Bou Meng: A Survival Because of Pictures, Told in Words

Biography of S-21 artist to launch Sunday in Phnom Penh

Bou Meng’s life can be traced in the pictures that saved him.

An inmate at the 1970s Khmer Rouge death camp S-21, Mr Meng owes his life to his ability to paint portraits of Pol Pot.

“If I could not draw well, they would have killed me. Many other people died,” Mr Meng said by phone from his home in Kandal province this week.

Unlike his wife, Mr Meng was among the few to survive S-21, where some 14,000 men, women and children were tortured and later executed.

The prison camp’s commander Kaing Guek Eav, alias Duch, needed painters and ordered Mr Meng to produced portraits of the Khmer Rouge leader for propaganda purposes. Surrounded by the living hell of S-21, Mr Meng worked quietly in a room with three other artists including fellow survivor Vann Nath.

He was completing his fourth portrait of Pol Pot when the regime was toppled in January 1979. Only a few years ago he returned to S-21, now a museum, to draw the atrocities that were once perpetrated there.

Those memories, now recorded in words by Huy Vannak, fill the biography “Bou Meng: A Survivor From Khmer Rouge Prison S-21,” which is being launched at Monu­ment Books on Sunday.

Mr Vannak, a researcher with the Docu­mentation Center of Cambodia, which is devoted to documenting the Pol Pot years, first met Mr Meng in 2003 when he reappeared at the Toul Sleng genocide museum to deny reports that he had passed away.

Ghostwriting the book in the first person on behalf of Mr Meng, Mr Vannak said he felt himself become part of it as he accompanied Mr Meng to his home village and S-21 during the research phase of their work together.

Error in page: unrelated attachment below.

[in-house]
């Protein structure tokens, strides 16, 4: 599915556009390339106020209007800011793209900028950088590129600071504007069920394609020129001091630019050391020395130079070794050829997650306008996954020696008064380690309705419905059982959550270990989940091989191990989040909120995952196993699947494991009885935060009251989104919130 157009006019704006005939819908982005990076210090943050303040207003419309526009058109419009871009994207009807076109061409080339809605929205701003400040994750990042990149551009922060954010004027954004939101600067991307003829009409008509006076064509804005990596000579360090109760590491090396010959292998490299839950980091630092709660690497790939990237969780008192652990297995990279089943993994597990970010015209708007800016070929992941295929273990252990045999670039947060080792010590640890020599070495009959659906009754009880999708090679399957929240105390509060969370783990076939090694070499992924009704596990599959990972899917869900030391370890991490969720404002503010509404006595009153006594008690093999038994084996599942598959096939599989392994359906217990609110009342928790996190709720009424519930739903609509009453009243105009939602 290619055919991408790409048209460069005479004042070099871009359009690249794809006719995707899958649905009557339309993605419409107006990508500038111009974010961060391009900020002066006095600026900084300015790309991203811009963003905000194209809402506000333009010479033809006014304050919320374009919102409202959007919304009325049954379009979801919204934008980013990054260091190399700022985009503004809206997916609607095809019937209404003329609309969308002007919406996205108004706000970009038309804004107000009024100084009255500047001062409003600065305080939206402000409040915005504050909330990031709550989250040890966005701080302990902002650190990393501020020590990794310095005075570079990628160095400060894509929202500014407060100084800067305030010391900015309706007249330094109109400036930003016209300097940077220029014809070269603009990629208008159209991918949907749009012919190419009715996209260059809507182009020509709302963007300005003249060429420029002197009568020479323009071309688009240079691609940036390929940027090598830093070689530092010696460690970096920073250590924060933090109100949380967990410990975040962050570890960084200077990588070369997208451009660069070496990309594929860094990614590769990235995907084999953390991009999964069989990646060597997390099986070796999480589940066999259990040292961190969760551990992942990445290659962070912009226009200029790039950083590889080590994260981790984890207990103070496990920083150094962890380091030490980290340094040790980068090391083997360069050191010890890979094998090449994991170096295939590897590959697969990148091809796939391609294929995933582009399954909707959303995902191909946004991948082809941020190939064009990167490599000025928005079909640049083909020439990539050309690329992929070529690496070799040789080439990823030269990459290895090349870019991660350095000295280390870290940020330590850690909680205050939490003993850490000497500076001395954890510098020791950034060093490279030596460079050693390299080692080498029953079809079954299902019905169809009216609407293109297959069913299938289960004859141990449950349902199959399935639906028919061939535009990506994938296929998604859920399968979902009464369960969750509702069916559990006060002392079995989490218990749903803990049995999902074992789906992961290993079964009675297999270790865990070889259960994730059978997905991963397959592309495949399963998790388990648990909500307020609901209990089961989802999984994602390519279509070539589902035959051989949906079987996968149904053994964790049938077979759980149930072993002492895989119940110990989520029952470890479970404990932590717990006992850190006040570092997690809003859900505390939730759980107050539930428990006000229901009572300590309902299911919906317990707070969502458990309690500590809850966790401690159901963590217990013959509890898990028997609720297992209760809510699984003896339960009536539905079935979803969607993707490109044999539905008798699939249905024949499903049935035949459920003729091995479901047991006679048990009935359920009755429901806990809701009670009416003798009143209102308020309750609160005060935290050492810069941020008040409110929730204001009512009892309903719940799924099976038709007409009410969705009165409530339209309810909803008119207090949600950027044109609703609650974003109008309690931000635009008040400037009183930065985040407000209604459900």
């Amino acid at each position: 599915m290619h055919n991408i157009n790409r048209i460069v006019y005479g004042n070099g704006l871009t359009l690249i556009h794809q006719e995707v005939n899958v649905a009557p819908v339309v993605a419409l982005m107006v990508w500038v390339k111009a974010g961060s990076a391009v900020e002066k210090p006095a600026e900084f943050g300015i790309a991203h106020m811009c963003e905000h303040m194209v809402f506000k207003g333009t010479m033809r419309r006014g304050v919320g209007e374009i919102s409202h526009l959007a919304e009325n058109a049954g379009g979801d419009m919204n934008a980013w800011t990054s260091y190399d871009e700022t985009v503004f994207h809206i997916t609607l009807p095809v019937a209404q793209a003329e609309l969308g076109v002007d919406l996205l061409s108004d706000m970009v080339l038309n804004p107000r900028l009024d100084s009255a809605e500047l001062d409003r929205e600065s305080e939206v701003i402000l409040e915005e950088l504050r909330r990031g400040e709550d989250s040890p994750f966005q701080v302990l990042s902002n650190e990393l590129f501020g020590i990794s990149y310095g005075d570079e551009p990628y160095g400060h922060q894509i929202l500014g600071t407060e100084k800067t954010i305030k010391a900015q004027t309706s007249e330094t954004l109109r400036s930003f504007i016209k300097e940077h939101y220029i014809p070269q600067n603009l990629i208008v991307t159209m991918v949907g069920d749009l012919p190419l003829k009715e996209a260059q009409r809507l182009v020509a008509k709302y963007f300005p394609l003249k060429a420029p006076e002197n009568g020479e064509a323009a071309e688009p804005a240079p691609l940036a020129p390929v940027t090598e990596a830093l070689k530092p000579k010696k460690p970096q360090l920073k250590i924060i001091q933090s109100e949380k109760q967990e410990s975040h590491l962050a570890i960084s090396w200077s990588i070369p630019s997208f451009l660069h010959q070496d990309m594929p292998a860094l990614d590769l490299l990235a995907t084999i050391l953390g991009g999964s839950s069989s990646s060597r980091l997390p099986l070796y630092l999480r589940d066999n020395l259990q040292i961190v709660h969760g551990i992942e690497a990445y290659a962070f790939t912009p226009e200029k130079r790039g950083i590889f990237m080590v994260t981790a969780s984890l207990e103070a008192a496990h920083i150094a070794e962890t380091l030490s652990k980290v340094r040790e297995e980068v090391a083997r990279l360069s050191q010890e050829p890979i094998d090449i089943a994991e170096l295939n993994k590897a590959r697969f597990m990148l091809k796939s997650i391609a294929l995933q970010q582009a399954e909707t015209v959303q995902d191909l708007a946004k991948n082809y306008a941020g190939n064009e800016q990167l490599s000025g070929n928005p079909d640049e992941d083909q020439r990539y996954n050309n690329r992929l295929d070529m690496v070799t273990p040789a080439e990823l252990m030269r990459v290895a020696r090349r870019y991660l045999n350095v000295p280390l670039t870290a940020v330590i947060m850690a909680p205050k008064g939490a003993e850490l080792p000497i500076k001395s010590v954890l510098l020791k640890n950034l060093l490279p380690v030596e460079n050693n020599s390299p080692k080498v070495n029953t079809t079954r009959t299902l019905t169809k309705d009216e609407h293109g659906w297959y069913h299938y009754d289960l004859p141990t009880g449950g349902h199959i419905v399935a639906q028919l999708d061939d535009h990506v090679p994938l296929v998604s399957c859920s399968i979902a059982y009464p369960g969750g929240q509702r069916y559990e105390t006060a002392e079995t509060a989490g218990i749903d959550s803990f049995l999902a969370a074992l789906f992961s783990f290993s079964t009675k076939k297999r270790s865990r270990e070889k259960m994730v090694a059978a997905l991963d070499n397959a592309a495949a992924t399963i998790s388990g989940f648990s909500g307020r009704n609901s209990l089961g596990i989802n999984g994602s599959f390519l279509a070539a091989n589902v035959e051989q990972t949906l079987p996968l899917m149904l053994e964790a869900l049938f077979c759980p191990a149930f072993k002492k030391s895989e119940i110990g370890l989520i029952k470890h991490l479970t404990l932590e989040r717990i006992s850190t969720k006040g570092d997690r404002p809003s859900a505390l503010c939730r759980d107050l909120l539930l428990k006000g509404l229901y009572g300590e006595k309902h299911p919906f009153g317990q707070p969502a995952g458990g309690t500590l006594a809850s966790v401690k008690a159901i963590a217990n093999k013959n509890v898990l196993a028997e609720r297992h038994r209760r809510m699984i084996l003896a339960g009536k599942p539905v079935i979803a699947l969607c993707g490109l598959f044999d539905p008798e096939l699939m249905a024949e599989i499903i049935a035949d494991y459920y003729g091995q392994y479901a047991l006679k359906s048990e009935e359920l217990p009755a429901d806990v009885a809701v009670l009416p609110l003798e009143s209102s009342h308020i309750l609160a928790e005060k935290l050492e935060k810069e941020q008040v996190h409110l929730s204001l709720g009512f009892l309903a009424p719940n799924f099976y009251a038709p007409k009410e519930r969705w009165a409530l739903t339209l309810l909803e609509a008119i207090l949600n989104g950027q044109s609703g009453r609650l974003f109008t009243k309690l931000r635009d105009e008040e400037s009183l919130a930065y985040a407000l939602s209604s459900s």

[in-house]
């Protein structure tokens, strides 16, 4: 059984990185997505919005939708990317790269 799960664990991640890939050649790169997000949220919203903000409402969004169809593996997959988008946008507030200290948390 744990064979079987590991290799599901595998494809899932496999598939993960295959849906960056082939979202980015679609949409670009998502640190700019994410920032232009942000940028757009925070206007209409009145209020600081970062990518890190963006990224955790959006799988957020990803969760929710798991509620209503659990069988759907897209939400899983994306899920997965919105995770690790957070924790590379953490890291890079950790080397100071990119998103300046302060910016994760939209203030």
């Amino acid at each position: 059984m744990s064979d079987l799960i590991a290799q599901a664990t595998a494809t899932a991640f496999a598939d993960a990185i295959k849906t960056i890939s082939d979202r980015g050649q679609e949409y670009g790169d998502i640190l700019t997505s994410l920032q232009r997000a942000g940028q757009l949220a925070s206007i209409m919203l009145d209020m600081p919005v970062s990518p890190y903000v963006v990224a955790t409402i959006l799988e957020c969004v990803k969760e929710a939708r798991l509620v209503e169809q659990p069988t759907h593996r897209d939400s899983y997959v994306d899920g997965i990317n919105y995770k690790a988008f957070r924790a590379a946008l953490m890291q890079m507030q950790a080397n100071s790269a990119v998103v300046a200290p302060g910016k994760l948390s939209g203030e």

“I got to know the suffering and it also hurt me,” Mr Vannak said, explaining that together they tried to reconstruct the events of that time and make sense of what happened.

“Now I regard him as a grandfather and he shares stories with me as if I was his son or grandson,” he said.

Much of the work represents Mr Meng’s emotional reactions to events as they unfold in simple language. Mr Meng’s personal story is also framed by information on the ongoing Khmer Rouge war crimes tribunal and some final pointers toward hopes of reconciliation.

Artists were considered imperialist and killed during the Khmer Rouge period unless they promoted its ideology with traditional Khmer techniques, said Youk Chhang, director of DC-CAM.

In one incident recounted in the biography, during torture with electric wires and bamboos sticks, a Khmer Rouge interrogator shouts at Mr Meng: “You’re an artist, so you clearly have [US Central Intelligence Agency] contacts.”

Mr Meng’s portrait of Pol Pot, reprinted on the inside cover of the book, depicted the Khmer Rouge leader as calm and presidential. Prints of the portrait are displayed at S-21 but these have to be re­placed every three months or so because visitors deface them, Mr Chhang said.

The portrait of Pol Pot is often blinded with Khmer words such as “deepest hell” scrawled across the eyes.

“People don’t want to see that face looking respectful,” Mr Chhang said, noting that the portrait was used to create a presidential image of Pol Pot toward the regime’s end when the leadership felt most under threat.

There is nothing presidential about the painting, Mr Meng said.

“Now it is a valuable image of the people’s killer,” he said, explaining that just like his earlier portraits his biography would ensure that people never forget what happened.

Mr Meng and Mr Vannak will be on had to sign copies of their book at the launch on Sunday.

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